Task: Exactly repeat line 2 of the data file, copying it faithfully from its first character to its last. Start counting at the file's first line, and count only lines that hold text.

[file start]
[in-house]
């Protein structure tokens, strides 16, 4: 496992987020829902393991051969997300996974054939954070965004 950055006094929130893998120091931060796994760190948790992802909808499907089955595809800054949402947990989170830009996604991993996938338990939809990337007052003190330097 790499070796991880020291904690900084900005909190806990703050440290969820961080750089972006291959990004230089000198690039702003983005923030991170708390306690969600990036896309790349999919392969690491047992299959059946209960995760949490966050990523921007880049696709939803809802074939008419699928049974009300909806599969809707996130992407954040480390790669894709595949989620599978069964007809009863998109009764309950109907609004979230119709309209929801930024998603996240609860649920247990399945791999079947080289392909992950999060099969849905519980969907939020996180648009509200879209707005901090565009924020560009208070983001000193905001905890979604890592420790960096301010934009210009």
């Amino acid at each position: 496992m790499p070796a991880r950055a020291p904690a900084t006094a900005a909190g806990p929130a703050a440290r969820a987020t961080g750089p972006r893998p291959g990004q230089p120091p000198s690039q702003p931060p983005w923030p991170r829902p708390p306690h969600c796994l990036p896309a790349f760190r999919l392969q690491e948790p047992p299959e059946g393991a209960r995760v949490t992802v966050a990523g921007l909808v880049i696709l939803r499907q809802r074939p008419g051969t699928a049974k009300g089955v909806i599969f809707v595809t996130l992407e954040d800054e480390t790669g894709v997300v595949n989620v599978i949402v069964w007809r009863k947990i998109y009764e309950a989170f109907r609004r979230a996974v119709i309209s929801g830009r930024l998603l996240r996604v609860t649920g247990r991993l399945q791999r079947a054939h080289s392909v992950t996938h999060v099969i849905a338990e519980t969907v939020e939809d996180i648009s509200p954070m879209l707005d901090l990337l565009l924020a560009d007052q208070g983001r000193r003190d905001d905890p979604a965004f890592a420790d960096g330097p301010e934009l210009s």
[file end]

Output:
């Protein structure tokens, strides 16, 4: 496992987020829902393991051969997300996974054939954070965004 950055006094929130893998120091931060796994760190948790992802909808499907089955595809800054949402947990989170830009996604991993996938338990939809990337007052003190330097 790499070796991880020291904690900084900005909190806990703050440290969820961080750089972006291959990004230089000198690039702003983005923030991170708390306690969600990036896309790349999919392969690491047992299959059946209960995760949490966050990523921007880049696709939803809802074939008419699928049974009300909806599969809707996130992407954040480390790669894709595949989620599978069964007809009863998109009764309950109907609004979230119709309209929801930024998603996240609860649920247990399945791999079947080289392909992950999060099969849905519980969907939020996180648009509200879209707005901090565009924020560009208070983001000193905001905890979604890592420790960096301010934009210009």